Kidney transplantation has long been recognized as the best available therapy for end-stage kidney disease. While operative technique has been consistently refined over time and is now highly standardized, there is ongoing research on details of the procedure, possibly leading to a further reduction of postoperative complications and improvement of the long-term outcome.

Urologic complications after renal transplantation include urinary obstruction of the transplant ureter due to a variety of causes including stenosis or kinking of the transplant ureter, stenosis or insufficiency of the ureterovesical anastomosis, obstruction by blood clots from macrohematuria, and urinary tract infections (UTIs) (1).

Routine intraoperative ureteral stenting has been shown to reduce postoperative complications from stenosis or kinking of the transplant ureter and necrosis and insufficiency of the ureterovesical anastomosis (2-5). Routine urinary stenting has also been shown to be cost effective, at least if the stent is removed on day 30 after transplantation (4, 6).

However, there is an ongoing debate as to whether routine placement of a urinary stent could lead to an increase in a different set of postoperative complications including UTIs, vesicoureteral reflux, prolonged duration of postoperative macrohematuria, pressure necrosis of the ureter, obstruction of the stent leading to hydronephrosis of the donor organ, dislocation of the stent, and a troublesome foreign body sensation reported by some patients (7, 8).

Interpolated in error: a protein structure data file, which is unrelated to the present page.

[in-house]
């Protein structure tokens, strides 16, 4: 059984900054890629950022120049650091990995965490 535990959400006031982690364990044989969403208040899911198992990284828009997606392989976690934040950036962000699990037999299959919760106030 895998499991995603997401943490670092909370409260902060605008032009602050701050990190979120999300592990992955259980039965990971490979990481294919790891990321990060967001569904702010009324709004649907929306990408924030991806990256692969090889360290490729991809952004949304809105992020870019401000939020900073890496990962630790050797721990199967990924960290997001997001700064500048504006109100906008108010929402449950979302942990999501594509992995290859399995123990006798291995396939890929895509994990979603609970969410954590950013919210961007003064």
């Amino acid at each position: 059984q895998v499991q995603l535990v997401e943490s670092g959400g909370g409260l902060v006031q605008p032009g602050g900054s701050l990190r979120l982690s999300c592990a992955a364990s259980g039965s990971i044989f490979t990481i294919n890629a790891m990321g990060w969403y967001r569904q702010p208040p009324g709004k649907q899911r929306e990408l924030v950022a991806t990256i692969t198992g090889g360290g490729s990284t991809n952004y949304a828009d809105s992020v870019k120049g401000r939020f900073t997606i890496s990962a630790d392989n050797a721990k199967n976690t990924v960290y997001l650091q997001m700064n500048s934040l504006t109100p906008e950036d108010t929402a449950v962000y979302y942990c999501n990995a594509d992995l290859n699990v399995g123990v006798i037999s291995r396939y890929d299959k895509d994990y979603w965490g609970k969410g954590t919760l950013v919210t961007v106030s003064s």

Internal, double-J ureteric stents do not have an open leg outside of the body and could be expected to provide protection of urinary flow and could be expected to ensure urinary flow while providing protection to the ureterovesicular anastomosis, with a reduced rate of infectious complications when compared to externalized uretero-vesico-cutaneous stents. Additionally, due to their internal placement, double-J catheters can be left in situ for longer periods of time, possibly providing prolonged protection from postoperative complications (9).

Percutaneous stents had been consistently used at our institution for the given advantages, including the ease of estimating the grafts excretory function, easy radiological examination of bladder and ureteroneocystostomy with contrast agent administered via the external opening, and simplicity of stent removal.

In light of mounting evidence for significantly reduced postoperative complications associated with the use of indwelling urinary stents in adult (9) and pediatric (10) renal transplant patients, our strategy concerning the use of ureteral stents changed to using double-J-style catheters for standard urinary stenting in kidney transplantation.